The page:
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- KurzbeschreibungThe compelling companion title to the much-lauded Just One Day follows Willem's transformative journey toward self-discovery and true love, by the author of If I Stay .
Picking up where Just One Day ended, Just One Year tells Willem's side of the story. After spending an amazing day and night with Allyson in Paris that ends in separation, Willem and Allyson are both searching for one another. His story of their year of quiet longing and near misses is a perfect counterpoint to Allyson's own as Willem undergoes a transformative journey, questioning his path, finding love, and ultimately, redefining himself.
"The complexity of Willem's character, the twisting plot, and far-flung settings (including the Netherlands, Mexico, and India) create an alluring story that pushes beyond the realm of star-crossed romance." Publishers Weekly starred review
"As much a travelogue as it is a romance, this novel will appeal to fans of the movie Before Sunrise or Maureen Johnson's 13 Little Blue Envelopes (HarperCollins, 2005)." School Library Journal
"As [Willem] becomes engaged personally and professionally, readers will find their interest quickening, right up to the satisfying denouement." Kirkus Reviews
- AutorGayle Forman
- Seiten352 Seiten
- Gewicht349 g
- LeseprobeThis excerpt is from an advance uncorrected proof.
One _________AUGUST Paris_________
It's the dream I always have: I'm on a plane, high above the clouds. The plane starts to descend, and I have this sudden panic because I just know that I'm on the wrong plane, am traveling to the wrong place. It's never clear where I'm landing-in a war zone, in the midst of an epidemic, in the wrong century-only that it's somewhere I shouldn't be. Sometimes I try to ask the person next to me where we are going, but I can never quite see a face, can never quite hear an answer. I wake in a disoriented sweat to the sound of the landing gear dropping, to the echo of my heart beat ing. It usually takes me a few moments to find my bearings, to locate where it is I am-an apartment in Prague, a hostel in Cairo-but even once that's been established, the sense of being lost lingers.
I think I'm having the dream now. Just as always, I lift the shade to peer at the clouds. I feel the hydraulic lurch of the engines, the thrust downward, the pressure in my ears, the ignition of panic. I turn to the faceless person next to me-only this time I get the feeling it's not a stranger. It's someone I know. Someone I'm traveling with. And that fills me with such intense relief. We can't both have gotten on the wrong plane.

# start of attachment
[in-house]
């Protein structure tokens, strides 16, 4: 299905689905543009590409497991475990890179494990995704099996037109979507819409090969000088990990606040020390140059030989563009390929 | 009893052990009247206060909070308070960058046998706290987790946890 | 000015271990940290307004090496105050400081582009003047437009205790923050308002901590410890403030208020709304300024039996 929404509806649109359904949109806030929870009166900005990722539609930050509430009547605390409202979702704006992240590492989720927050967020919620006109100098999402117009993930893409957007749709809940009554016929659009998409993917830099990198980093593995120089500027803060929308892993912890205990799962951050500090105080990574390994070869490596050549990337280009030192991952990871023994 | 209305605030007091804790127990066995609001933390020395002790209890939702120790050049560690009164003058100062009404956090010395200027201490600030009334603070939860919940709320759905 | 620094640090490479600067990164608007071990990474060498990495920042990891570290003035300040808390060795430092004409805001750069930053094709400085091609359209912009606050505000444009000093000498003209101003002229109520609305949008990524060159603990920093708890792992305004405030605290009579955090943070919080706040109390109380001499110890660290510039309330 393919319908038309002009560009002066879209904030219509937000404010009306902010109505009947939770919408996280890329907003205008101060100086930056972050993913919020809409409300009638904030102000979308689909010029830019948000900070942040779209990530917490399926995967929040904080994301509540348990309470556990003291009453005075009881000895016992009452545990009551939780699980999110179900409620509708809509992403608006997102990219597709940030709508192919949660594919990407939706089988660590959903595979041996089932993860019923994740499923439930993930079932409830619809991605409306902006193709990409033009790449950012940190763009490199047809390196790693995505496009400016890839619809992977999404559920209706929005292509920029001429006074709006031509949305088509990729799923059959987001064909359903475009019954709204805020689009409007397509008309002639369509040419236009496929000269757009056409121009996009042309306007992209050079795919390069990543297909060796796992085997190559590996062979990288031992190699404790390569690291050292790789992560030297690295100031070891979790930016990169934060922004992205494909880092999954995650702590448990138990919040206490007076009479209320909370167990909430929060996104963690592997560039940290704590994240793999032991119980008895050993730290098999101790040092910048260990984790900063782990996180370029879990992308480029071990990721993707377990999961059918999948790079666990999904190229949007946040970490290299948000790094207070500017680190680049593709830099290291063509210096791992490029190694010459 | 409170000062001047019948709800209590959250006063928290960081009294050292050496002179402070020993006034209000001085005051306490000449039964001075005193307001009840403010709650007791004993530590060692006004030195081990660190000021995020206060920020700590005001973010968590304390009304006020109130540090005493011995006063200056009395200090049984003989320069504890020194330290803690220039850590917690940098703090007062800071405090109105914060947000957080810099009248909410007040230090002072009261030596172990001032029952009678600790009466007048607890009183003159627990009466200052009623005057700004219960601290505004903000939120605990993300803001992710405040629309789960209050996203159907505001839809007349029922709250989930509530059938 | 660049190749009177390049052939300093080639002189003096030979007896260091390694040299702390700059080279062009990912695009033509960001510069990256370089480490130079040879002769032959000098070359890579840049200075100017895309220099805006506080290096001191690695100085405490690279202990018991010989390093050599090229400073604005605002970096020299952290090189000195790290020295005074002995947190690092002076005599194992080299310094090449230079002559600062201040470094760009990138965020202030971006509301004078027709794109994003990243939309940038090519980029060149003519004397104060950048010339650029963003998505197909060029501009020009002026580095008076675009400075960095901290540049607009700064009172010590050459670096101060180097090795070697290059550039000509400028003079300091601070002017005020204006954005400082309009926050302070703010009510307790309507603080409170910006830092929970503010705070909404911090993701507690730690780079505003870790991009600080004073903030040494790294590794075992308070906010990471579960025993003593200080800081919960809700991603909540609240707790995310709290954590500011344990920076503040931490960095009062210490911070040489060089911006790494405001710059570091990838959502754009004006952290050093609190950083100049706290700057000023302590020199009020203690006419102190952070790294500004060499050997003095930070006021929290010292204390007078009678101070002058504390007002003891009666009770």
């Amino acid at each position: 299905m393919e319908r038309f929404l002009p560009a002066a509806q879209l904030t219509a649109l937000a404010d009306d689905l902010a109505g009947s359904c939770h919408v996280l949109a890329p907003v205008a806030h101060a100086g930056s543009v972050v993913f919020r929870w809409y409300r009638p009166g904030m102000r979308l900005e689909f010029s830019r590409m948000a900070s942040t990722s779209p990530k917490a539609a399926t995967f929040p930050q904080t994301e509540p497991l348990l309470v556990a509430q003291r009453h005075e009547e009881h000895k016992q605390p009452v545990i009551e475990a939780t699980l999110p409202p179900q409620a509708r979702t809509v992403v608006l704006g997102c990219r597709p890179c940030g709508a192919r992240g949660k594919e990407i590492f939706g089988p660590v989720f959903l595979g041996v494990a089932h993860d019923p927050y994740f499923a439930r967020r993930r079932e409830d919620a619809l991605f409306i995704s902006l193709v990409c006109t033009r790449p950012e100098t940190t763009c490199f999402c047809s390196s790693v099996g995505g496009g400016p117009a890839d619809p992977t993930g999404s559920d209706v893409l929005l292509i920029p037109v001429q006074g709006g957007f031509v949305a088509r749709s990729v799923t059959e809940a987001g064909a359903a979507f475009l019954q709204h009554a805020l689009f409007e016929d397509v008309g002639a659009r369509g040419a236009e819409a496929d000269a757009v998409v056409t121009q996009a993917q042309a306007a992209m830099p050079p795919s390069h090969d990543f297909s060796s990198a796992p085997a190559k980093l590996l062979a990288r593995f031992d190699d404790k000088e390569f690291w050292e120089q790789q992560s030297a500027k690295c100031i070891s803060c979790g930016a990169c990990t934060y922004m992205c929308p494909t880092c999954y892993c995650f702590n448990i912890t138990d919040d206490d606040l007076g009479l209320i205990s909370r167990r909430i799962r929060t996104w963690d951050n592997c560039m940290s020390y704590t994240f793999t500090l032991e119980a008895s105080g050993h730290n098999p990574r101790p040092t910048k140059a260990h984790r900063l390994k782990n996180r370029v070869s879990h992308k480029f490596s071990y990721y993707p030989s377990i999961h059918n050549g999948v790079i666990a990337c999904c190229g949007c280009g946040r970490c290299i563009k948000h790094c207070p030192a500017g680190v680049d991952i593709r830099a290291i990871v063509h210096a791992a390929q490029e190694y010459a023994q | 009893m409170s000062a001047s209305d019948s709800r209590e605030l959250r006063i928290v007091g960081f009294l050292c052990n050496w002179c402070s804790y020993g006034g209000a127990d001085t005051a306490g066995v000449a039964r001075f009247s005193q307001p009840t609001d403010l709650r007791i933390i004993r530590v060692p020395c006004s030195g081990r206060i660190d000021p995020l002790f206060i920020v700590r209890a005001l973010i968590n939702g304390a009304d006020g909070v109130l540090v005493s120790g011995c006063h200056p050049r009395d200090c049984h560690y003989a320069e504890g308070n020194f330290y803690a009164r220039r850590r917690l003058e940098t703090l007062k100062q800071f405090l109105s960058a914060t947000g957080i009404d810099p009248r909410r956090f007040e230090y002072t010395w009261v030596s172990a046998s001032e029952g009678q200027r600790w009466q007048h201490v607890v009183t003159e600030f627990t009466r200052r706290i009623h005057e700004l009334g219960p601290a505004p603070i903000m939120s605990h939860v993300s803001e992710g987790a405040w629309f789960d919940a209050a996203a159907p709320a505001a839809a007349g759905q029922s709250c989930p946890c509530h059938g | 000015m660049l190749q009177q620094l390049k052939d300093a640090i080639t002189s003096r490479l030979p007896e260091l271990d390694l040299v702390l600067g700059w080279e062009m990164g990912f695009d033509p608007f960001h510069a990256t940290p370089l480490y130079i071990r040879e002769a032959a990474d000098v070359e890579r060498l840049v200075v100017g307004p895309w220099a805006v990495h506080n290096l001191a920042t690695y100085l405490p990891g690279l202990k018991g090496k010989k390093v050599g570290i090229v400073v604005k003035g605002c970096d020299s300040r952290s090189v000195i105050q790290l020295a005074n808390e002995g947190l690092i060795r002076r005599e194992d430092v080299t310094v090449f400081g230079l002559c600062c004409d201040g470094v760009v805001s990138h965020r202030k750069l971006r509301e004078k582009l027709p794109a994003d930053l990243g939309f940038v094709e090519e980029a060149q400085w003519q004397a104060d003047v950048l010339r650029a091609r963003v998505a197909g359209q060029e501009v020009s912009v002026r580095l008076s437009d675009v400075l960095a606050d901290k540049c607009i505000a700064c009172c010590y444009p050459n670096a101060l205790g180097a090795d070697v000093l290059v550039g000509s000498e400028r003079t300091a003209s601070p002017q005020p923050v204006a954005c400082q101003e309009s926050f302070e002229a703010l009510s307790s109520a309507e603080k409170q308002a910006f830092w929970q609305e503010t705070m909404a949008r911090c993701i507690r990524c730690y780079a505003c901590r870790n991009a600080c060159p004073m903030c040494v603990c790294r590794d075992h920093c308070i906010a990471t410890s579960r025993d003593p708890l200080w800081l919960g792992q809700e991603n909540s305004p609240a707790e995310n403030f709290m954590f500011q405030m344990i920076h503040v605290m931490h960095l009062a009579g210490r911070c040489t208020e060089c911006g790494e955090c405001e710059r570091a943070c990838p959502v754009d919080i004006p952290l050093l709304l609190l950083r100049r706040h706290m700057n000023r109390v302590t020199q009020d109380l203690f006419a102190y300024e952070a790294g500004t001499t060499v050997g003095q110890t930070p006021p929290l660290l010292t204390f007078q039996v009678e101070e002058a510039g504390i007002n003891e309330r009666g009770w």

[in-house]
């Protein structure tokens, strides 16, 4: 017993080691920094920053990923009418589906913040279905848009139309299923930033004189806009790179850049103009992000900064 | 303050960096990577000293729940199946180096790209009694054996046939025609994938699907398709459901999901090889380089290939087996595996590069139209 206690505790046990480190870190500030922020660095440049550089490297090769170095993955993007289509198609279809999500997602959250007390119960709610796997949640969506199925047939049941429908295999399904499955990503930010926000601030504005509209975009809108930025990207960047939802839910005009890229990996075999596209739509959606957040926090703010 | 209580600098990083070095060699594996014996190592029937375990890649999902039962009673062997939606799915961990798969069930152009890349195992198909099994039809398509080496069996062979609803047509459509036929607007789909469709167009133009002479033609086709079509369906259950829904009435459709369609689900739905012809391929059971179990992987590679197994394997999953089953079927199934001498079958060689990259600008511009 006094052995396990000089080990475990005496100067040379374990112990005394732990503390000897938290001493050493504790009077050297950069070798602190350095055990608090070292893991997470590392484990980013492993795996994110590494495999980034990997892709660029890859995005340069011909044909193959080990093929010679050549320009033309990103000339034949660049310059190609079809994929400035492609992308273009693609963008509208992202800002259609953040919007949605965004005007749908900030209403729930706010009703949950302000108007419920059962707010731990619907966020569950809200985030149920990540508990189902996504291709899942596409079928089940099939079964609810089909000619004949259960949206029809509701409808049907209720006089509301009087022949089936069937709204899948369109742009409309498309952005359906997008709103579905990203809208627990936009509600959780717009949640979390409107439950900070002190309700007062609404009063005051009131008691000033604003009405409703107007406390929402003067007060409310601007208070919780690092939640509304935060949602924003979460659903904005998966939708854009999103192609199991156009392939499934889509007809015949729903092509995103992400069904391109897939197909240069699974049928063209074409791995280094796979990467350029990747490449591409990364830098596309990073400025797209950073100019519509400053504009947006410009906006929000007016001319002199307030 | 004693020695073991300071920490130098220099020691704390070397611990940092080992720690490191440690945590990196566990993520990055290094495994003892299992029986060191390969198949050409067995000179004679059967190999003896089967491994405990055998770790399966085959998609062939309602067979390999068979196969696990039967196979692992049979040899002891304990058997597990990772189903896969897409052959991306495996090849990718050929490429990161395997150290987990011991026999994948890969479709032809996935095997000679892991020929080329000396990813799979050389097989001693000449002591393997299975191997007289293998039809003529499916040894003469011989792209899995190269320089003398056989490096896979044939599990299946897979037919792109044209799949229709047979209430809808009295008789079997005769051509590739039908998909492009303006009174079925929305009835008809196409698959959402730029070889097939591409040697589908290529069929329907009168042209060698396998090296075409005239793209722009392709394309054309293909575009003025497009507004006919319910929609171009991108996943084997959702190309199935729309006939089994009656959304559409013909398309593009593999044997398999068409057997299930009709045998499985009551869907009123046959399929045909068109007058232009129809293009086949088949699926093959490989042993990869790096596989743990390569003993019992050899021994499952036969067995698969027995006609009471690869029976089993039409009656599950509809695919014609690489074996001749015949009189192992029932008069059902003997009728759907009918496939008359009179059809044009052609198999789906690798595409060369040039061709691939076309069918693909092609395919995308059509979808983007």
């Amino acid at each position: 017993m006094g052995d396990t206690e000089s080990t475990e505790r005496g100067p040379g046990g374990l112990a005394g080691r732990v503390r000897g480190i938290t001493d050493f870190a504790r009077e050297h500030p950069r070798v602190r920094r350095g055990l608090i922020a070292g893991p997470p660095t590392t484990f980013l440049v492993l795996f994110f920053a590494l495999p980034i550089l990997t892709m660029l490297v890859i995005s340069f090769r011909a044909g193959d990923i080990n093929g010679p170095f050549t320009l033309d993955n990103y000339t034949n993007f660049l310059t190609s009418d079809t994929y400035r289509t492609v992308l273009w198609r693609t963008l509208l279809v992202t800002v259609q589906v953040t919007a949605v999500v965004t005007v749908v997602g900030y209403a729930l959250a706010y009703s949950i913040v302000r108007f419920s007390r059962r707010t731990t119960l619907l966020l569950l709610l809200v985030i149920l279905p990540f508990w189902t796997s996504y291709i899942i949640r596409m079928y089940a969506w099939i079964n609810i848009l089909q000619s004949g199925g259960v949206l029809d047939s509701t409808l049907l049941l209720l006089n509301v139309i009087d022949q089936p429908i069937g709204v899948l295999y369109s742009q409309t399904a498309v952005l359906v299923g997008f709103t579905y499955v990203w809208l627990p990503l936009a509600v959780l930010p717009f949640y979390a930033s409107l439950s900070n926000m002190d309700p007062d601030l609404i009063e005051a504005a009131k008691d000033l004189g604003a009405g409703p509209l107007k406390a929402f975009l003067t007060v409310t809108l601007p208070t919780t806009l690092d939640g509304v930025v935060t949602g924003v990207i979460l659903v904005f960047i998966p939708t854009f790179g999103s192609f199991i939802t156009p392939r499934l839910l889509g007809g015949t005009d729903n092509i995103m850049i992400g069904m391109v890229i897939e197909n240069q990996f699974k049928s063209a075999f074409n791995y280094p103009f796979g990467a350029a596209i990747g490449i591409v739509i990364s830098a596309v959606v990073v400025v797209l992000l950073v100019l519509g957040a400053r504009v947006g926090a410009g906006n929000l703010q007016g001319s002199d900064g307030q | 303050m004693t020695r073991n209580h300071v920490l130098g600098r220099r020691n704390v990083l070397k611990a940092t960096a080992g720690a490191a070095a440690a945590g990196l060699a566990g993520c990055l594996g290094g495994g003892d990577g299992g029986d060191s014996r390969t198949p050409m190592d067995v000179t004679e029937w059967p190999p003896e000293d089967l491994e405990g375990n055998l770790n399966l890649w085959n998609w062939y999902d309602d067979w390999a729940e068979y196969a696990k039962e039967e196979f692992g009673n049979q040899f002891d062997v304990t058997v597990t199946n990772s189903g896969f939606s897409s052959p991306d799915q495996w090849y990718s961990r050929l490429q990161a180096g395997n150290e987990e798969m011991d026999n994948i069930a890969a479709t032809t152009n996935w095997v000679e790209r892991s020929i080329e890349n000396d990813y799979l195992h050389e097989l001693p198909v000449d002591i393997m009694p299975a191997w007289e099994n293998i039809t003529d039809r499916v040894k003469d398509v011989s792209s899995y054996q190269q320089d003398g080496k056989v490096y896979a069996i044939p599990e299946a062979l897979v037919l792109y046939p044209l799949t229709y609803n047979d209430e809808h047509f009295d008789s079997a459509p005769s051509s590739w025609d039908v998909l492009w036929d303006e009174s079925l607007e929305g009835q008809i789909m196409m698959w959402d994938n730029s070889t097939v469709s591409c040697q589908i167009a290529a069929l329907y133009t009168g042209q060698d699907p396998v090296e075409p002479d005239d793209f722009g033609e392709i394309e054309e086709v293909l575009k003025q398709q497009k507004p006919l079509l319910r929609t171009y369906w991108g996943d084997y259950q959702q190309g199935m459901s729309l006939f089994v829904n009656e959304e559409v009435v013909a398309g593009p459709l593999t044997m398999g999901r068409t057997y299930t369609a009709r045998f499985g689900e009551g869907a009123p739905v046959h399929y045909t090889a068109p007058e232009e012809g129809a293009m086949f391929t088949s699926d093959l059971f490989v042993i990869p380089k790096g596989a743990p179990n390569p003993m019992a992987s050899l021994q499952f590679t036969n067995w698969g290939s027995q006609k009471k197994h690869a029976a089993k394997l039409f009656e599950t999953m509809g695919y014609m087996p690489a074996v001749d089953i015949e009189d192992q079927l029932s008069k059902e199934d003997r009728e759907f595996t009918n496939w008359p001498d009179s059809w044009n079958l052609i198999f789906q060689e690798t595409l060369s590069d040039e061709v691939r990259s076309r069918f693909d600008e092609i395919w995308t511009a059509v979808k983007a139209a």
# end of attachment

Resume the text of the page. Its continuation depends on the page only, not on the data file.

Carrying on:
"Do you know where we're going?" I ask. I lean closer. I'm just about there, just about to see a face, just about to get an answer, just about to find out where it is I'm going-
And then I hear sirens.
I first noticed the sirens in Dubrovnik. I was traveling with a guy I'd met in Albania, when we heard a siren go by. It sounded like the kind they have in American action movies, and the guy I was traveling with commented on how each country had its own siren sound. "It's helpful because if you forget where you are, you can always close your eyes, let the sirens tell you," he told me. I'd been gone a year by then, and it had taken me a few minutes to summon the sound of the sirens at home. They were musical almost, a down-up-down-up la, la, la, la, like someone absentmindedly, but cheerfully, humming.
That's not what this siren is. It is monotonous, a nyeah-nyeah, nyeah-nyeah, like the bleating of electric sheep. It doesn't become louder or fainter as it comes closer or gets farther away; it's just a wall of wailing. Much as I try, I can not locate this siren, have no idea where I am.
I only know that I am not home.
I open my eyes. There is bright light everywhere, from over head, but also from my own eyes: tiny pinprick explosions that hurt like hell. I close my eyes.
Kai. The guy I traveled with from Tirana to Dubrovnik was called Kai
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